TOKYO--It's no secret that the Xbox 360 hasn't exactly seduced the Japanese market. Even though Microsoft spent lavishly wooing the island nation, its new platform's December 2005 launch in the territory was largely met with indifference. By contrast, the 360 was nearly impossible to find in Europe and North America for months after its November 2005 launch, despite reports of now-infamous hardware issues.
Nevertheless, the 360 had a substantial head start in Japan. The other next-generation consoles didn't launch in Japan until late 2006--the PlayStation 3 on November 11, and the Wii on December 2. And although the Wii's 25,000 yen (about $215) price point made it the clear favourite for frugal gamers, the 360's 39,795 yen (about $343) cost put it below both the 49,980 yen (about $431) 20GB PS3 and the 59,980 yen (about $517) 60GB PS3. (Both PS3s have since been discontinued in the US, and the 20GB was never released in Europe.)
So how is the 360 faring in Japan one year after the next-generation war began there in earnest? In a word: poorly. Though Microsoft claimed to have sold over 11.6 million consoles worldwide through the end of July, only 1.5 million of those were outside North America and Europe. Indeed, various reports pin the number of 360s sold in Japan as less than 500,000 and as low as 420,000. Nor do the platform's fortunes appear to be improving. For the week ending September 23, 2007, Japanese industry tracker Media Create reported that only 1,687 Xbox 360s were sold in Japan, compared to 10,732 PS3s and 24,992 Wiis.
Microsoft is quick to point out that the Xbox 360 is doing well in other regions, with 6.8 million in North America and 3.3 million in Europe as of July 31. Consequently, the console's success in Japan, or lack thereof, will not make or break the console. Clearly, though, the publishing giant wants to break into Japan, an influential region regarded by many as the holy land of game culture.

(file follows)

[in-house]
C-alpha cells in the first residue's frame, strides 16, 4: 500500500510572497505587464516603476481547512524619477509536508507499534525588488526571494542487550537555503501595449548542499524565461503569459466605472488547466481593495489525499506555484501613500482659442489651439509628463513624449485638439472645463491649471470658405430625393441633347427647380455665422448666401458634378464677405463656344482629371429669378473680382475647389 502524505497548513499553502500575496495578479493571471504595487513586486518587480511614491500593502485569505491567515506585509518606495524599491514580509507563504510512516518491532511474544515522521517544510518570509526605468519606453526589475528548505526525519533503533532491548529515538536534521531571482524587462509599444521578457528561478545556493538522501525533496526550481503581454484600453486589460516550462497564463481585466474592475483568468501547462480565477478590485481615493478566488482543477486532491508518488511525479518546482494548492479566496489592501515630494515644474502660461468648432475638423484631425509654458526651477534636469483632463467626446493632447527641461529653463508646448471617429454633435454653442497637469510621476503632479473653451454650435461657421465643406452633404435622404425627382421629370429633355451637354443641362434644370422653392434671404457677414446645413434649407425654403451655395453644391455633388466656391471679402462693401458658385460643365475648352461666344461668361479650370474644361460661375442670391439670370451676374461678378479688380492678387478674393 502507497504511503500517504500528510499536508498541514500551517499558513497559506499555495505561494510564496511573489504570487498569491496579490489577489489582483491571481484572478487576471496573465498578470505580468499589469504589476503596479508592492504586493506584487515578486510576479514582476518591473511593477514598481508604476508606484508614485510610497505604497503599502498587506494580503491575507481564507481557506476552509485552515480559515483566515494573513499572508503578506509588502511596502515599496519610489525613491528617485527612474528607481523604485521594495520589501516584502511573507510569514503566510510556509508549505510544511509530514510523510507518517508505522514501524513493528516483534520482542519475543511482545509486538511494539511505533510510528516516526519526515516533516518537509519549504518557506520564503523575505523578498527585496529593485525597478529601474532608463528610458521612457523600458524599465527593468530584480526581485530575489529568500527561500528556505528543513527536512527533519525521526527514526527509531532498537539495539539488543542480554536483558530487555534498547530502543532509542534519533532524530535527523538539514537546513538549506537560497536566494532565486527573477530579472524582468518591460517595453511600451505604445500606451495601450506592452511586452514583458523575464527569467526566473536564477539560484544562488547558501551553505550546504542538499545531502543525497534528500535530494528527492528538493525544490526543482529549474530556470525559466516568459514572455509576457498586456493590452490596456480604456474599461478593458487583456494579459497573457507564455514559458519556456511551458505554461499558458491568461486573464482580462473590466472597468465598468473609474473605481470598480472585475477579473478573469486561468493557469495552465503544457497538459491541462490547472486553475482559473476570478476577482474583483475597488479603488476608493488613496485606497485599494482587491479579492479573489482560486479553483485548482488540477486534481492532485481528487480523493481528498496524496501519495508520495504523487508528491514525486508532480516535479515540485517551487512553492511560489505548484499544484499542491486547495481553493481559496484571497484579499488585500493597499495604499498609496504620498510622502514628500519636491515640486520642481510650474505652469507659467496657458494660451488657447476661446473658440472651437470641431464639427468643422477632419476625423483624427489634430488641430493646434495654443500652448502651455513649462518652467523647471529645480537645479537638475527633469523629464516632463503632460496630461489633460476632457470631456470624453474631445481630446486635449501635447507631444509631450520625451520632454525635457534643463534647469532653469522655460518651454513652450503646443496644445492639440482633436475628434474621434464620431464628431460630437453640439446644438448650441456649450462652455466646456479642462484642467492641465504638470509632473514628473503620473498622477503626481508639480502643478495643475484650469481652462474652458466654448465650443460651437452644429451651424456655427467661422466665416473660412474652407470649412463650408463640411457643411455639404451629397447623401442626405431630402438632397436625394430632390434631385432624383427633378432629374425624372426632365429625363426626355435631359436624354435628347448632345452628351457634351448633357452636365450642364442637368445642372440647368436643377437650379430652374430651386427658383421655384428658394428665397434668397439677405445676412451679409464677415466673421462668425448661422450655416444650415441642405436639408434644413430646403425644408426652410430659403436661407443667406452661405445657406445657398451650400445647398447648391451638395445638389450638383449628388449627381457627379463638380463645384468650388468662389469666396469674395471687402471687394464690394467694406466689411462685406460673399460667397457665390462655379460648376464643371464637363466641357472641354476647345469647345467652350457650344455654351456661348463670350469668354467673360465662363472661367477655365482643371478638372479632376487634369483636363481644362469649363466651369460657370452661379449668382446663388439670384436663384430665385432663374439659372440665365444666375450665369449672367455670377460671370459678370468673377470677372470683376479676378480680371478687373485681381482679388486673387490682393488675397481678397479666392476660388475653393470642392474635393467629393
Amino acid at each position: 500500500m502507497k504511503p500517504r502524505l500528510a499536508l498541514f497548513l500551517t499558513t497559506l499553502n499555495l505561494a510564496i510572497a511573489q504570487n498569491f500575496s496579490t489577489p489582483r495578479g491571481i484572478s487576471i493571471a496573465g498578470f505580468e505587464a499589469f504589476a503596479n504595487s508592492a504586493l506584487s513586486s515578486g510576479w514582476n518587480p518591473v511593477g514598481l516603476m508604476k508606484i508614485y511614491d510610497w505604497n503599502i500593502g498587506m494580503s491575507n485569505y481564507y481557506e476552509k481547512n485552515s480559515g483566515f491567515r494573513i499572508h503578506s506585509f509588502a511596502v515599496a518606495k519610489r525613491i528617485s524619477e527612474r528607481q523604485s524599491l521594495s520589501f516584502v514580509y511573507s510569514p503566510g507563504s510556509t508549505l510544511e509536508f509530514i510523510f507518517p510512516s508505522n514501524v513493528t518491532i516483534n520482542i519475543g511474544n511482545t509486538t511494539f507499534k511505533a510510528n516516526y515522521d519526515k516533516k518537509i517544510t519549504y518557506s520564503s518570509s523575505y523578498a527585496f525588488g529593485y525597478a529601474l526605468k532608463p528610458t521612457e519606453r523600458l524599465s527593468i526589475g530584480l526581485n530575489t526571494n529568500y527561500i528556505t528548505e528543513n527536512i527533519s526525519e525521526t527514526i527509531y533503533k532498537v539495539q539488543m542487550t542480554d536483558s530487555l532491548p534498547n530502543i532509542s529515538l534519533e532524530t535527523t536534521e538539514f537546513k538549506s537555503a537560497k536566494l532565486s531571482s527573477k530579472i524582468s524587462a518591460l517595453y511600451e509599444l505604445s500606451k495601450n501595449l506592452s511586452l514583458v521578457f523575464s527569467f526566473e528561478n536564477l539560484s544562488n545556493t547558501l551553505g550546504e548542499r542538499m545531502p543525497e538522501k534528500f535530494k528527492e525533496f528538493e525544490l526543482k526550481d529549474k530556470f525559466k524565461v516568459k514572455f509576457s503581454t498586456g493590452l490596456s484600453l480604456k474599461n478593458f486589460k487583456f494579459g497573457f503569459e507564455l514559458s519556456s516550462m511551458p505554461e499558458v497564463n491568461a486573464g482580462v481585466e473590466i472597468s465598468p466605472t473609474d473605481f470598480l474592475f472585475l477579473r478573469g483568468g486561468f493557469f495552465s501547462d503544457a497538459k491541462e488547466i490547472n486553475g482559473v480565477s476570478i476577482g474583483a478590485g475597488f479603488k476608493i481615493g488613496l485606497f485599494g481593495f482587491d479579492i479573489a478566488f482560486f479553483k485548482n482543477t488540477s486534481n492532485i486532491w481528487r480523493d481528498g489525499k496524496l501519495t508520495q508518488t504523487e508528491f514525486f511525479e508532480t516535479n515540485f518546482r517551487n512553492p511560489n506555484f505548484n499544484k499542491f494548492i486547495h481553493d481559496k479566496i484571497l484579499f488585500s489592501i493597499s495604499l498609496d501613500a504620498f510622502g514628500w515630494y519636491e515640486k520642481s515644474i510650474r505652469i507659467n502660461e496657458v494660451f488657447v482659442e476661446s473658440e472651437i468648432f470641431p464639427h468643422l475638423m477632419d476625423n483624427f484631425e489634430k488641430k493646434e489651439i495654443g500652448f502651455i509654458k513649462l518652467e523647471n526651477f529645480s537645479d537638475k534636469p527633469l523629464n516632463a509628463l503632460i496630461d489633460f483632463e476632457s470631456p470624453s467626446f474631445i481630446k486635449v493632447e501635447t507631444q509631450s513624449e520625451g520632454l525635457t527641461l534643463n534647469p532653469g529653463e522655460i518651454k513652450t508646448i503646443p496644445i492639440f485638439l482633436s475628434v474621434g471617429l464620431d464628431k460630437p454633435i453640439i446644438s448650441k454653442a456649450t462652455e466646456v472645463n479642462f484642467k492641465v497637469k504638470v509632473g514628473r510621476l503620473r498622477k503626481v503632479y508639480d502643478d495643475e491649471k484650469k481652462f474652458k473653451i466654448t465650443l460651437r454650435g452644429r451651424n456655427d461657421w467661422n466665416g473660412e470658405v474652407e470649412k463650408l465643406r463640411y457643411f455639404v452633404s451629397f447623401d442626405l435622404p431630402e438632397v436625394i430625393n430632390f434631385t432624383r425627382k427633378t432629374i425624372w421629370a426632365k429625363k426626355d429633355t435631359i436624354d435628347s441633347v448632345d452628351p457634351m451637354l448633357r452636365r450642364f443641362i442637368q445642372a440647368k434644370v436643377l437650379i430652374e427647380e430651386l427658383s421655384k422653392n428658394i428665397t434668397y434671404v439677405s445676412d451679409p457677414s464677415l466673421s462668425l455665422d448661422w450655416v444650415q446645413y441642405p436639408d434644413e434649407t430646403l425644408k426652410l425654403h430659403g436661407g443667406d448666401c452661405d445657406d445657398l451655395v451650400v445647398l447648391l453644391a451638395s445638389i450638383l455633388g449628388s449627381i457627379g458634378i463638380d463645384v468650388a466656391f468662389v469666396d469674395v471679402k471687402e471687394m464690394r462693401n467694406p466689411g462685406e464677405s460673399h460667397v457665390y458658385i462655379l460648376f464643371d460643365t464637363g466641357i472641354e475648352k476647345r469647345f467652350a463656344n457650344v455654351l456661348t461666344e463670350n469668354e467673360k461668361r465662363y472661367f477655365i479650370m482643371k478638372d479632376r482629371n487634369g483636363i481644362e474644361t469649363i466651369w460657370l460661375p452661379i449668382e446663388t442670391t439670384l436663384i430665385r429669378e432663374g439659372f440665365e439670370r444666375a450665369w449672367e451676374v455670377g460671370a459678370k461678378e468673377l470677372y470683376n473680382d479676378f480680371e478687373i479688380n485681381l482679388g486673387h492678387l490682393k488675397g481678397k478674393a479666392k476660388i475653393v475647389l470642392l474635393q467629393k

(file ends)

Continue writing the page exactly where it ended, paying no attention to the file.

OVERCOMING THE XBOX LEGACY
So what has Microsoft done wrong? Aaron Greenberg, Xbox Live marketing director, thinks that the problems go back to the original Xbox, which sold poorly in Japan after debuting there in February 2002--nearly two years after the PlayStation 2's debut.
"The feedback we got from the original Xbox console was that people didn't like the black colour and they didn't like how big it was," he told GameSpot. "We worked with the Japanese design team to design the Xbox 360, so the console was designed with a Japanese style in mind. Hiroshi Ogawa, director of the 360-exclusive Infinite Undiscovery, concurred. "The first Xbox was a little big, a little bulky, and in Japan that doesn't go over too well."
That said, Greenberg isn't entirely convinced by the research and the reasons given by the Japanese respondents for not liking the console. He said, "This isn't like a car where you're driving it around town... I don't buy any of that stuff about the colour, to be honest with you. ... We listened to that advice and we made a white console, but then Sony made a black one, and theirs is now bigger [in Japan]. But I think if you have games people want, then they will buy the system."
So what must Microsoft do to court Japanese gamers? "In order to succeed in Japan, [Microsoft] needs Japan-created content, not just a lot of foreign games that have been localized," Soulcalibur IV lead programmer Masaaki Hoshino told GameSpot. Indeed, many developers say that, naturally, there is a bias toward Japanese games in the Japanese market. "People think [foreign games] are difficult and there's no guidance on how to clear the objectives," said Ace Combat 6: Fires of Liberation director Natsuki Isaki. "Now that has changed, and they are much easier to play, but this bias remains among Japanese gamers."